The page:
WASHINGTON — The U.S. Air Force’s decision to hold a fresh competition to build a second Space Based Space Surveillance (SBSS) system satellite is an example of a government agency made gun-shy by “a protest-rich environment” in which losing bidders often challenge government contract awards, according to Craig R. Cooning, general manager of Boeing Space and Intelligence Systems.

In a March 16 press briefing, Cooning said Boeing, which teamed with Ball Aerospace & Technologies Corp. of Boulder, Colo., to build the first SBSS satellite, was prepared to enter into a firm, fixed-price contract for the second SBSS, which is intended as an identical copy of the first.

Instead of awarding a sole-source contract to Boeing and Ball, the Air Force has elected to hold a competitive bidding round with the intention of awarding a new contract this year. Cooning said a draft request for proposals for a second SBSS is expected from the Air Force in April.

The SBSS program has not had a trouble-free development history. It is now estimated to cost some $800 million — more than double the initial estimate — not including the long-delayed launch aboard a Minotaur 4 rocket. Delays in the Minotaur’s availability have pushed the launch back to late this year, and the first SBSS satellite has been placed into storage.

SBSS and its elaborate ground infrastructure are part of an emerging space situational awareness program that includes ground- and space-based gear to track in-orbit satellites and orbital debris. One of the program requirements is that SBSS be integrated into the Air Force’s existing Space Surveillance Network of ground-based radar and optical sensors that track what is in orbit.

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SBSS would operate in geostationary orbit at 36,000 kilometers over the equator, where most telecommunications satellites operate. The second satellite is intended to be placed on the opposite side of the geostationary arc to facilitate surveillance of the entire geostationary-orbit population. The SBSS satellites are designed to keep tabs on the geostationary-orbit arc from lower orbits.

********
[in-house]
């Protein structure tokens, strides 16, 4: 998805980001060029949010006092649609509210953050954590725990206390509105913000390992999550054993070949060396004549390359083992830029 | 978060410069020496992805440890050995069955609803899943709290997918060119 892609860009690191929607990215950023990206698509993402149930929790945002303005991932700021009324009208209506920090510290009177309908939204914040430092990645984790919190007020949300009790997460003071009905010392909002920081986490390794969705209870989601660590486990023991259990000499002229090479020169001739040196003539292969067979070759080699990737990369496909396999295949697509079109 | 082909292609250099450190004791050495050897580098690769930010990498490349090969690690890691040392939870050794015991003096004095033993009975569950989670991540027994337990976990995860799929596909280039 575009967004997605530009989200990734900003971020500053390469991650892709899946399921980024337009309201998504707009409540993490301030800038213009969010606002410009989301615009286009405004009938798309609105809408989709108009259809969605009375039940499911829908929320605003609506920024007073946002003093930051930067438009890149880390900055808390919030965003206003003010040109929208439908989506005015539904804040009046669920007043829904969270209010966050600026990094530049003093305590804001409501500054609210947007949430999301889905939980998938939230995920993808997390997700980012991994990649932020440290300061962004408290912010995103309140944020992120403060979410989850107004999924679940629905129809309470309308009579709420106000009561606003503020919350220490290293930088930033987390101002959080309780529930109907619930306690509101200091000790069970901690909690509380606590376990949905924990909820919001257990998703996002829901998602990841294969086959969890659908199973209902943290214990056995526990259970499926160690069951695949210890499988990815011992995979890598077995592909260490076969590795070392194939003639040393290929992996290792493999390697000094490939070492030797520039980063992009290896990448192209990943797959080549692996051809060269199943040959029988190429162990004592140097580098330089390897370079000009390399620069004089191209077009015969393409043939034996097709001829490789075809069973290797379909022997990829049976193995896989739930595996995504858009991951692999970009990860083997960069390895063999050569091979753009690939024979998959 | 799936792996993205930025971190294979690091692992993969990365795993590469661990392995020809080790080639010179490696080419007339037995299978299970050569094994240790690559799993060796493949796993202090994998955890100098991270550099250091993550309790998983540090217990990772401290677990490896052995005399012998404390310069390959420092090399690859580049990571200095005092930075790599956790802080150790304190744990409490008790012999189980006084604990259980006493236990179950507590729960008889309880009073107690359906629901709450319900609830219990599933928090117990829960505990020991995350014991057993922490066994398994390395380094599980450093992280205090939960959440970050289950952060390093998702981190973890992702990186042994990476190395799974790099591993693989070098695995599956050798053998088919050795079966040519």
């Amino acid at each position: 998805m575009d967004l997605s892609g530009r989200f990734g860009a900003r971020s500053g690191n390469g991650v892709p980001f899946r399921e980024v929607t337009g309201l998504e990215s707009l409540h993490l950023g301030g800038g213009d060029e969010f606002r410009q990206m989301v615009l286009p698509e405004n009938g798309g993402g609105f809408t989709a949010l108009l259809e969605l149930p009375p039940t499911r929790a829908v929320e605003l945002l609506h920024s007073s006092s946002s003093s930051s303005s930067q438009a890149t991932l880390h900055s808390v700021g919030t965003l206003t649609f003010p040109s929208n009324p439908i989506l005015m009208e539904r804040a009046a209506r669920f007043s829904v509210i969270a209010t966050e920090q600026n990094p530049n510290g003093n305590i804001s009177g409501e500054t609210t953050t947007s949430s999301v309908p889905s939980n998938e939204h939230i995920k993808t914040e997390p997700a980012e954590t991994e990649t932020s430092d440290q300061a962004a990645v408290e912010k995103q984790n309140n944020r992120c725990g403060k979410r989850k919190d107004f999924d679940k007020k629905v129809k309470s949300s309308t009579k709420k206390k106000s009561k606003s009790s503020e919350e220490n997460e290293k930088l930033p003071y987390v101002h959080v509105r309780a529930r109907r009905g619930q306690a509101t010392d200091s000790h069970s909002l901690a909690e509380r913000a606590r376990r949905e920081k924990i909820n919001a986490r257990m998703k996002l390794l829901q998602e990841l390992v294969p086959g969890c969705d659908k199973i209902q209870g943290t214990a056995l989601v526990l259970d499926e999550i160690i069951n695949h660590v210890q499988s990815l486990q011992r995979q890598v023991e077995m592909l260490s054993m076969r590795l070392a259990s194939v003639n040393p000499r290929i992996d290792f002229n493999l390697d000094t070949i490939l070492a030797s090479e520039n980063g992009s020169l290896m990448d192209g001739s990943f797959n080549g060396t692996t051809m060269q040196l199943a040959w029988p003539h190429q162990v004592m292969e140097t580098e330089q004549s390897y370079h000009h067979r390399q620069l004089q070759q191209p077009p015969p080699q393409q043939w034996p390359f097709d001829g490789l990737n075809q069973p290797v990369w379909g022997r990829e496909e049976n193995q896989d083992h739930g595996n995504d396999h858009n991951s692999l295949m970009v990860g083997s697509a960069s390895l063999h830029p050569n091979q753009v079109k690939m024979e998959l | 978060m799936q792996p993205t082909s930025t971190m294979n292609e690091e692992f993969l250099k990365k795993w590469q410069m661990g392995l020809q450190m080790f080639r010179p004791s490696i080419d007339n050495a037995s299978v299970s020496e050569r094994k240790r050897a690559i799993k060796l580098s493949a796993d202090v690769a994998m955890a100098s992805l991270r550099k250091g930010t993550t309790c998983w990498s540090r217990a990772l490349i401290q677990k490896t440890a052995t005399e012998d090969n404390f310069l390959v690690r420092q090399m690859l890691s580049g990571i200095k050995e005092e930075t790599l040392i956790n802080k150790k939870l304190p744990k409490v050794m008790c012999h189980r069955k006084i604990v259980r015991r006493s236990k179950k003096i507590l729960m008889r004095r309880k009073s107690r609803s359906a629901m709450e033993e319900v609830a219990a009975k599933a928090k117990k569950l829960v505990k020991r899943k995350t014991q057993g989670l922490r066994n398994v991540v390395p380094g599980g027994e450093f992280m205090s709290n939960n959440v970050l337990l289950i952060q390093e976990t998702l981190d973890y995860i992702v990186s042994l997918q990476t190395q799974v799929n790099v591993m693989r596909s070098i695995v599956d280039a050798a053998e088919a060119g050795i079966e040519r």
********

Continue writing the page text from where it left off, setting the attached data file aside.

With the nonrecurring engineering costs for SBSS already incurred, Boeing and Ball would be able to build a second SBSS satellite and ground gear for much less than the first satellite. Industry officials say that for a program such as this, a carbon copy of the original SBSS should be at least 40 percent less expensive than the first, depending on what new ground hardware is required. Cooning said a second SBSS would be less expensive but declined to be more precise.

Ironically, the delayed launch of SBSS may have made the Boeing-Ball case even stronger insofar as their SBSS teams must be kept intact until the satellite’s launch and in-orbit checkout. Without the need to reconstitute a manufacturing team, the incumbents would be able to lower their cost and pass some of those savings onto the customer, Cooning said.

Given the incumbent team’s advantages, the coming bid competition may be a mere formality.

But the Air Force apparently feels the need to protect itself against future allegations of anti-competitive behavior and the protests that could result.

Among the companies that have filed formal protests of contract awards and then had them rebuffed is Boeing itself. The company in 2008 protested an Air Force decision on a refueling tanker, a protest that upended the program and may end with Boeing as the sole bidder for the contract. In 2009, Boeing protested a NASA decision to award a weather satellite contract to Lockheed Martin, freezing the program in its tracks, before dropping the protest.

Peter B. de Selding was the Paris bureau chief for SpaceNews.